Though at times enthusiastic in his admiration of Greek philosophers, he does not try to represent them as unavowed disciples of Moses. What he seeks in Genesis is not this or that truth, but the description of the attitudes of the soul towards God, such as innocence, sin, repentance. The allegorical method of Philo neither proves nor attempts to prove anything. It is not a mode of apologetic; in the “Life of Moses” e.g. this method is seldom employed; the only apologetic feature is the presentation of the high moral import of the Jewish laws taken in their literal sense. But the method is indispensable for the interior life; it gives the concrete image which the mystic needs to explain his effusions, and it makes the Jewish books profitable in the spiritual life. The spiritual life consists in the feeling of confidence which gives us faith in God, a feeling which coincides with that of the nothingness of man left to his own strength. Faith in God is not in itself the condition but the end or crowning of this life, and human life oscillates between confidence in self and confidence in God. This God conceived in His relations with the moral needs of man has the omnipotence and infinite goodness of the God of the prophets; it is by no means the God of the Stoics, in direct relation with the cosmos rather than with man.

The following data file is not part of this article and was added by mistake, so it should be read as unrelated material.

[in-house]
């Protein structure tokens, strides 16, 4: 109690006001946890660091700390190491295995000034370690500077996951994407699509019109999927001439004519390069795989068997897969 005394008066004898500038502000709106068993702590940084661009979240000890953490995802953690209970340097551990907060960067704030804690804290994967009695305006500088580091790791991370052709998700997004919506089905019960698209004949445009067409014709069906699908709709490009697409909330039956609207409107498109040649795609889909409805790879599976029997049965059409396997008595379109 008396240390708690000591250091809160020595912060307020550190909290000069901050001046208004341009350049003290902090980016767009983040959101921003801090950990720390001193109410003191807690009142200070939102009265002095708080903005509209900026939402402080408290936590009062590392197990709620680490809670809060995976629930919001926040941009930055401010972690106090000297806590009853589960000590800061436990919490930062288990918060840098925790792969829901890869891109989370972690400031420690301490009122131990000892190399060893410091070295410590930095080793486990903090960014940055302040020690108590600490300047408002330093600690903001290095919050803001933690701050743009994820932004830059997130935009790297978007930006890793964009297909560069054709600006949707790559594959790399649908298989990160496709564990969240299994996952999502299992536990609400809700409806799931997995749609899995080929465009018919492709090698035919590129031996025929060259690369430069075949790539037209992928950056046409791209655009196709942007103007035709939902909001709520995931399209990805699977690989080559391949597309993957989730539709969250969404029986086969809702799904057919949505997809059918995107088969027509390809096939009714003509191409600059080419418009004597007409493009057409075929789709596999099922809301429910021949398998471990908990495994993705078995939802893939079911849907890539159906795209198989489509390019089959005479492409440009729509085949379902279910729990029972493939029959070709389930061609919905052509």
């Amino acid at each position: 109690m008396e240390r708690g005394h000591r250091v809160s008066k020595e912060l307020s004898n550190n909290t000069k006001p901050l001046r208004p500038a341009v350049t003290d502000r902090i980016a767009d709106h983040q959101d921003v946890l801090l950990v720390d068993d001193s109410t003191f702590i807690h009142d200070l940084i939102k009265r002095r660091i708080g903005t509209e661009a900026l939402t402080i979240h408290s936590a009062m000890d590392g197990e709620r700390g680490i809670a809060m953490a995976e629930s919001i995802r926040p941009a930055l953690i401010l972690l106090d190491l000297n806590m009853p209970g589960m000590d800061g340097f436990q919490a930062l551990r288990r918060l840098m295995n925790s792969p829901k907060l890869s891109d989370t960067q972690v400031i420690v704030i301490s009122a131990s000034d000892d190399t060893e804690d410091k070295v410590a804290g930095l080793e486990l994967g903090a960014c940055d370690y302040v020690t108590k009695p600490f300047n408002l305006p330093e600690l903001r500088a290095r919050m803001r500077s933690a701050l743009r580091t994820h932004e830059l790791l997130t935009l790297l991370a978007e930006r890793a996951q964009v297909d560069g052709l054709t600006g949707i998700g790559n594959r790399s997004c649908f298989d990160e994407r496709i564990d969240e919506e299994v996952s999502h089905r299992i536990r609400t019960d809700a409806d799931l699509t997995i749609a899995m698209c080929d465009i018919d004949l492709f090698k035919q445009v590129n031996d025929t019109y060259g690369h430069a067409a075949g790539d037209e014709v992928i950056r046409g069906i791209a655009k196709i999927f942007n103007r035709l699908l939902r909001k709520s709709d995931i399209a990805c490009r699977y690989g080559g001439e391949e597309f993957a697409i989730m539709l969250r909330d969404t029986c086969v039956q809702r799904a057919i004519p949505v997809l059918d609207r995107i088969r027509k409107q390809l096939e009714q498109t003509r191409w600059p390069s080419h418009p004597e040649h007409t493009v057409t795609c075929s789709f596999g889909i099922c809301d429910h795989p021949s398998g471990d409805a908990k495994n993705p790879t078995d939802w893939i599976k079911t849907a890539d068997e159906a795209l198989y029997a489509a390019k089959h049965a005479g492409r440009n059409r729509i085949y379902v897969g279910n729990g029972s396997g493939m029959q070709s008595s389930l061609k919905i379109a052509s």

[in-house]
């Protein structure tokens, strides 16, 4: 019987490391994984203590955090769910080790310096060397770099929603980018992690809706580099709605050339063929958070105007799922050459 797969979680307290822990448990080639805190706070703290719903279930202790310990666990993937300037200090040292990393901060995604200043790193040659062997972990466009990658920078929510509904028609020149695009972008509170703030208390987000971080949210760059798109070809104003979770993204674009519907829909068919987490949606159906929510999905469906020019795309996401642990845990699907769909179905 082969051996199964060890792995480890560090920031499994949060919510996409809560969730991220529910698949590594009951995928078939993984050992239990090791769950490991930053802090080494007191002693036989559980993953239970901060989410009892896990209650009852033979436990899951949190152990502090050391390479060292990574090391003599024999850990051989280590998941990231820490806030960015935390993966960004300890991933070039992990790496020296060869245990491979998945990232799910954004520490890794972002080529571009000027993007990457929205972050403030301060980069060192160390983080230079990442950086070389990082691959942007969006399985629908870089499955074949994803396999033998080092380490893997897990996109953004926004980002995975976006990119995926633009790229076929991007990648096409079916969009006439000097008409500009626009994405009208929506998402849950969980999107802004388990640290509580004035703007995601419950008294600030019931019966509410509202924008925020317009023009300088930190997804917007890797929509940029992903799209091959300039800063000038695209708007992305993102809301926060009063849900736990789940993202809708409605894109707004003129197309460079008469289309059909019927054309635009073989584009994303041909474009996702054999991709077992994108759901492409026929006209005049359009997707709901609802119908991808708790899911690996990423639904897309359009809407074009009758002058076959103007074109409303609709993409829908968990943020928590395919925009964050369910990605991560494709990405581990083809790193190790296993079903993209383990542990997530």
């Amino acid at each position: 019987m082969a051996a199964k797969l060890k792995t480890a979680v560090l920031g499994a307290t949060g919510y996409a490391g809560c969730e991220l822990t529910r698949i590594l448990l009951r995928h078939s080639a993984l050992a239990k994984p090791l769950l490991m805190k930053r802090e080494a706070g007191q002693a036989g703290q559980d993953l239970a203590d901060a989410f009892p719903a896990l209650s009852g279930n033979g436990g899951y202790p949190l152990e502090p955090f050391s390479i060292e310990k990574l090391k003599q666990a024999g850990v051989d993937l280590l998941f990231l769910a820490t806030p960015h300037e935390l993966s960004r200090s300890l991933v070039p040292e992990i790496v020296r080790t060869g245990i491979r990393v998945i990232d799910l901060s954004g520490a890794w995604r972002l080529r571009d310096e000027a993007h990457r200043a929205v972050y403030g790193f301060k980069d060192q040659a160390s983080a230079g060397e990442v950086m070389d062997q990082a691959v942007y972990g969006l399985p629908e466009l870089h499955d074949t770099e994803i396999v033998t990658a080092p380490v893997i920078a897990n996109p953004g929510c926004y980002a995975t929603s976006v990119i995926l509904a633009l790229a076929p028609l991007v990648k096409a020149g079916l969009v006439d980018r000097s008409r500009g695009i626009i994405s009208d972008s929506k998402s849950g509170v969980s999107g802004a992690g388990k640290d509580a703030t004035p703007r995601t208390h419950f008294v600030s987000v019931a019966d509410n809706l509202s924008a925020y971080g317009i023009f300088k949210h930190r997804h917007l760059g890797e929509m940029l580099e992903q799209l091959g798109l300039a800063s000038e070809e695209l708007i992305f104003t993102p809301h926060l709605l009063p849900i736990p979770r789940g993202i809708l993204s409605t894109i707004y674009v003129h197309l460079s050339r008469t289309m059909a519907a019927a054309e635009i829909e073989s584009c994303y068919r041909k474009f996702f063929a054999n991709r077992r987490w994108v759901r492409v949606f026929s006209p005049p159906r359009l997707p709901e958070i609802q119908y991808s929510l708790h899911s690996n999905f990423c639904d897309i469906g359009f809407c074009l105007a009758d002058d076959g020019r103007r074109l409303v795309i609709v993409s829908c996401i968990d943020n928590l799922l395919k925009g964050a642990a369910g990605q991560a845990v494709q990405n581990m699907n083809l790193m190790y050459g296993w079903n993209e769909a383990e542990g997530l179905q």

Under this influence the Philonian cult became an eminently moral one: the originality of Philonism consists in its moral interpretation of the actions of the divinity upon the world, which till then had been regarded more in their physical aspect. The fundamental idea is here that of Divine power conceived according to the manner of the Jews as goodness and sovereignty in relation to man. It is remarkable that with this idea the cosmic power of philosophy or of Greek religion is transformed by Philo into moral power. Divine wisdom is without doubt like the Isis in Plutarch’s treatise, mother of the world, but above all mother of goodness in the virtuous soul. The “Man of God” is the moral consciousness of man rather than the prototype or ideal. The Divine spirit is transformed from the material ether into the principle of moral inspiration. We recognize, it is true, the traces of the cosmic origin of the Divine intermediaries; the angels are material intermediaries as well as spiritual, and Philo accepts the belief in the power of the heavenly bodies as an inferior degree of wisdom. Nevertheless he did his best to suppress every material intermediary between man and God. This is quite evident in the celebrated theory of the Logos of God. This Logos, which according to the Stoics is the bond between the different parts of the world, and according to the Heracliteans the source of the cosmic oppositions, is regarded by Philo as the Divine word which reveals God to the soul and calms the passions (see Locos). It is finally from this point of view of the interior life that Philo transforms the moral conception of the Greeks which he knew mainly in the most popular forms (cynical diatribes); he discovers in them the idea of the moral conscience accepted though but slightly developed by philosophers up to that time. A very interesting point of view is the consideration of the various moral systems of the Greeks, not simply as true or false, but as so many indications of the soul’s progress or recoil at different stages.